TCPC BlackRock TCP Capital

Kathleen McGlynn VP, IR
Howard Levkowitz Chairman & CEO
Erik Cuellar CFO
Paul Davis CFO
Rajneesh Vig President, COO & Director
Christoph Kotowski Oppenheimer
Robert Dodd Raymond James & Associates
Ryan Lynch KBW
Finian O'Shea Wells Fargo Securities
Kevin Fultz JMP Securities
Christopher Nolan Ladenburg Thalmann & Co.
Call transcript

Ladies and gentlemen, good afternoon. Welcome, everyone, to BlackRock TCP Capital Corp.'s First Quarter 2021 Earnings Conference Call. Today's conference call is being recorded for replay purposes. [Operator Instructions]. And now I would like to turn the call over to Katie McGlynn, Director of the BlackRock TCP Capital Corp. Global Investor Relations team. Katie, please proceed.

Kathleen McGlynn

Thank you, Rocco.

Before we begin, I'll note that this conference call may contain forward-looking statements based on the estimates and assumptions of management at the time of such statements and are not guarantees of future performance.

Forward-looking statements involve risks and uncertainties, and actual results could differ materially from those projected. Any forward-looking statements made on this call are made as of today and are subject to change without notice. Earlier today, we issued our earnings release for the first quarter ended March 31, 2021.

We also posted a supplemental earnings presentation to our website at To view the slide presentation, which we will refer to on today's call, please click on the Investor Relations link and select Events and Presentations. These documents should be reviewed in conjunction with the company's Form 10-Q, which was filed with the SEC earlier today. I will now turn the call over to our Chairman and CEO, Howard Levkowitz.

Howard Levkowitz

Thanks, Katie, and thank you all for joining us today. We appreciate your continued interest in TCPC and hope that you are safe and well. There are several members of the TCPC team on the call with me, including our President and COO, Raj Vig; our CFO, Paul Davis; and our controller, Erik Cuellar. I will start with a few comments on our performance in the first quarter and an update on our portfolio.

Next, Paul will review our financial results as well as our capital and liquidity positioning. After that, I will provide some closing comments before opening the call to your questions. Beginning with the highlights from our first quarter. We delivered another robust quarter of results that included further NAV depreciation, continued strong credit quality, steady originations and strong investment income.

Our consistent results were driven, in part, by our focus on established middle market companies with resilient business models in less cyclical industries. Despite the significant market volatility in 2020, our NAV ended the year higher than it was at the end of 2019, and our NAV further appreciated 2.4% in the first quarter of this year. NAV appreciation in the first quarter reflected further spread narrowing on middle market private credit transactions as well as strong financial performance across most of our portfolio companies.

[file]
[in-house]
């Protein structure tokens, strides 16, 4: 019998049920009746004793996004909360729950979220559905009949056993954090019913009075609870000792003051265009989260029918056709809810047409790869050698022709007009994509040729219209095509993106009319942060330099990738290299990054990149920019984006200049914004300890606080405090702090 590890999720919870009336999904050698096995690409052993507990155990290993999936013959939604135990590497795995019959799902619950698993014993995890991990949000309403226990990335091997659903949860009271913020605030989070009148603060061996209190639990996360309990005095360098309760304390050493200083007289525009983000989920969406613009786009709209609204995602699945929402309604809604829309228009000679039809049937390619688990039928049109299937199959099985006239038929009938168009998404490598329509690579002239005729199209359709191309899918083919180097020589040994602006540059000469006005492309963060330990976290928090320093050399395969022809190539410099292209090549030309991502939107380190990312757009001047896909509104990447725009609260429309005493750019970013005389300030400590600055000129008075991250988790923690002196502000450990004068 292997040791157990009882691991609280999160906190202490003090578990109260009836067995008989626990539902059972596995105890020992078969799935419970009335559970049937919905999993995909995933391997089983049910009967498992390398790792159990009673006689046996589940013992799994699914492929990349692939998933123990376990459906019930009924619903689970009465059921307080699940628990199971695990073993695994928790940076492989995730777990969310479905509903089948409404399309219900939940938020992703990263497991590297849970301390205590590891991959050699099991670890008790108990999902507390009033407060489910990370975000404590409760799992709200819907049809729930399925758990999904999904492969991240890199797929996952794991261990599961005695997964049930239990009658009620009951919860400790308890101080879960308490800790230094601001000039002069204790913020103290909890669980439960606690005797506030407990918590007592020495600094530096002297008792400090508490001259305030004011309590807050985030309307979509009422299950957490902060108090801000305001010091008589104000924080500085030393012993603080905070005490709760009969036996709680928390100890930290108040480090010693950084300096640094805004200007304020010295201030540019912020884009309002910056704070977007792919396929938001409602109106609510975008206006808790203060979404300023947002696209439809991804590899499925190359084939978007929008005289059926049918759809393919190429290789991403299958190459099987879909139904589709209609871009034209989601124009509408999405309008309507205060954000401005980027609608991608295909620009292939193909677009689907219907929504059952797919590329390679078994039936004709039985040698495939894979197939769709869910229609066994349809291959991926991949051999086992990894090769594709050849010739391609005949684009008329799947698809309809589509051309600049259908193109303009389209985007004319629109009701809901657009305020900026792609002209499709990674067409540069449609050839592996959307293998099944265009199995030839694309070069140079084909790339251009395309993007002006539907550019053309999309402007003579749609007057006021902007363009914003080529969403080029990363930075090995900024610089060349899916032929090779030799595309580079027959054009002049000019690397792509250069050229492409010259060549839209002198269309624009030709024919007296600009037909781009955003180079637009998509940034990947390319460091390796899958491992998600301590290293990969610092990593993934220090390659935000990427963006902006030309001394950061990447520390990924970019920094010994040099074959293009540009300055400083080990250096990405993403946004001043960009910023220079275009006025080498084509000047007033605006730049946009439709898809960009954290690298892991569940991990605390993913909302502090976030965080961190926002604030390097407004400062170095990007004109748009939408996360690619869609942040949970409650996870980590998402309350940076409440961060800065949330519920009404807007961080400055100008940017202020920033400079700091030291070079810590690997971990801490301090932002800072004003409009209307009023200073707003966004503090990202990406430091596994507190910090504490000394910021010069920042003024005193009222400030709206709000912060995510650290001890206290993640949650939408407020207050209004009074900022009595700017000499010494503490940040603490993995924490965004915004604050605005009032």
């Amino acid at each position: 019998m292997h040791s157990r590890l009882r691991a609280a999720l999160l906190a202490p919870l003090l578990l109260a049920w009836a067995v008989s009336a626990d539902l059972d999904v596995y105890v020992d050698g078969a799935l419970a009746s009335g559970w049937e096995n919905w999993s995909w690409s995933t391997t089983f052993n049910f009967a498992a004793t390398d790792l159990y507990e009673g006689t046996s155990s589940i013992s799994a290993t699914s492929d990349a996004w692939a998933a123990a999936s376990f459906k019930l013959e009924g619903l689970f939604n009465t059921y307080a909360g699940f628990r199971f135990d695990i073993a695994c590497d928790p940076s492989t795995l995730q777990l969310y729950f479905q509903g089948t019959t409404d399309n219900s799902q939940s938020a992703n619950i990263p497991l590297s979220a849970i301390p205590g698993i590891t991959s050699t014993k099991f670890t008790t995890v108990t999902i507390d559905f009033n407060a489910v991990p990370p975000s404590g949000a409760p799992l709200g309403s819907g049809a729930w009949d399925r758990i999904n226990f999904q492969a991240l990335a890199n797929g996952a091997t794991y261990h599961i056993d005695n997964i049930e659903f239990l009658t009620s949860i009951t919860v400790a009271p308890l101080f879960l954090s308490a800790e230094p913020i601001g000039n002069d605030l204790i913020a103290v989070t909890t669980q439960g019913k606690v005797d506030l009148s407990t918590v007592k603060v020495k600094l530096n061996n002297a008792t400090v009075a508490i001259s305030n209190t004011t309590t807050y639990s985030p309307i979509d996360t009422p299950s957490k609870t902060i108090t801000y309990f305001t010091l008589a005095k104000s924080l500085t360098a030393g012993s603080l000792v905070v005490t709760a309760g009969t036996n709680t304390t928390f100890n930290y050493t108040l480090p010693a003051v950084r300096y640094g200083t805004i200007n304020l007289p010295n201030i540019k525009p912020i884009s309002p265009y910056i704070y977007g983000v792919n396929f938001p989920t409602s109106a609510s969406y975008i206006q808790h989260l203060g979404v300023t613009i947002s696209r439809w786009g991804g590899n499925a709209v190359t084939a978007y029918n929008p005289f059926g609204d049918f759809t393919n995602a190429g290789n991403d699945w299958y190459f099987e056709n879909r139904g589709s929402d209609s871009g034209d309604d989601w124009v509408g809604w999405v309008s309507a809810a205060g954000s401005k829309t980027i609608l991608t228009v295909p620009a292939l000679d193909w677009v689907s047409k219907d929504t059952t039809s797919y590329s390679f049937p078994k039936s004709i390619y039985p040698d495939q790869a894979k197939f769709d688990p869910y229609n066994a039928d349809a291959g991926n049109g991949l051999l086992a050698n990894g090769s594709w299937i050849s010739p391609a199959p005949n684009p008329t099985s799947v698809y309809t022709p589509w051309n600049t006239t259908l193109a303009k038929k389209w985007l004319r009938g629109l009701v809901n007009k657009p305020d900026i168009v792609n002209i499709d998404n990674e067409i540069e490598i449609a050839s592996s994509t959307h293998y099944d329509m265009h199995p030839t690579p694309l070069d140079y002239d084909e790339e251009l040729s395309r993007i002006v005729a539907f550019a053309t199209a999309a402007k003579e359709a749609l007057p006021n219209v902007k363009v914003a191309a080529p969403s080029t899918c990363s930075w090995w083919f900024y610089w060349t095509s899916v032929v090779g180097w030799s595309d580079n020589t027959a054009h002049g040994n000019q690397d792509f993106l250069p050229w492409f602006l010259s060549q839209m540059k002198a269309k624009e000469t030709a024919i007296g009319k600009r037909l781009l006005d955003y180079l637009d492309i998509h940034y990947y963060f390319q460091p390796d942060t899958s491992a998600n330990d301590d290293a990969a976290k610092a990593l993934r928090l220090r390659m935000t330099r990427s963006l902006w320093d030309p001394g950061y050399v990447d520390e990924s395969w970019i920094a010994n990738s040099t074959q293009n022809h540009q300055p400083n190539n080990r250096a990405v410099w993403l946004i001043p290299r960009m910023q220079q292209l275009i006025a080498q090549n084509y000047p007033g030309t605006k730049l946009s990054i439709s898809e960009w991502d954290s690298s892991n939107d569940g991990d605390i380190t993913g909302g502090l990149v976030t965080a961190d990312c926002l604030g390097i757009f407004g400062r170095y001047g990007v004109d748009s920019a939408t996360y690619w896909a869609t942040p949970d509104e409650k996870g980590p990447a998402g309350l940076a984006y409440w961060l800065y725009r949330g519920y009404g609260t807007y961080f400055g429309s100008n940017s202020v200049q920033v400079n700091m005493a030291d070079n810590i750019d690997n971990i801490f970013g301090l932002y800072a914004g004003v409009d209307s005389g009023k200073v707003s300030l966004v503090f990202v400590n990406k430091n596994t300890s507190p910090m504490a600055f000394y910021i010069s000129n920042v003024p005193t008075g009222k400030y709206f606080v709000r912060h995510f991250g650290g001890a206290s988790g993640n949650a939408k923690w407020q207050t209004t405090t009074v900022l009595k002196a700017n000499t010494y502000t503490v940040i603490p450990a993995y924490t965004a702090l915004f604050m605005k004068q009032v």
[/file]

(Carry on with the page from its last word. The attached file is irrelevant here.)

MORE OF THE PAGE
Our credit quality remains solid with loans to 2 portfolio companies on nonaccrual, totaling just 0.4% of the portfolio at fair value at quarter end.

We also took advantage of the favorable bond market during the quarter to lower our borrowing costs. We issued an additional $175 million of unsecured notes at an attractive rate of 2.85%, which was record pricing for sub index eligible BDC bond issuance. In February, both Moody's and Fitch, also reaffirmed our investment-grade rating with stable outlook.

Turning to our portfolio positioning. At quarter end, our portfolio had a fair market value in excess of $1.7 billion, an increase of over $100 million from the prior quarter. 89% of our investments are senior secured debt and are spread across a range of industries, providing portfolio diversity and minimizing concentration risk.

Our portfolio is also weighted towards businesses with limited direct exposure to sectors that have been more severely affected by the pandemic. Furthermore, our loans to companies in more impacted industries, including those in the retail and airline sectors, are generally supported by strong collateral protections and most of our investments in these industries continue to perform well.

During the quarter, we successfully exited our equity in OneSky, the second largest provider of private jet aviation services in the country, and our loan to Dealer-FX, a technology solutions provider for automotive dealership service departments, which was repaid.

Our diverse portfolio, including 98 companies at quarter end, our largest position, 36th Street Capital, represents 4.2% of the portfolio and provides further diversification given its underlying portfolio of lease assets.

As the chart on the left side of Slide 6 of the presentation illustrates, our recurring income is spread broadly across our portfolio and is not reliant on income from any 1 portfolio company.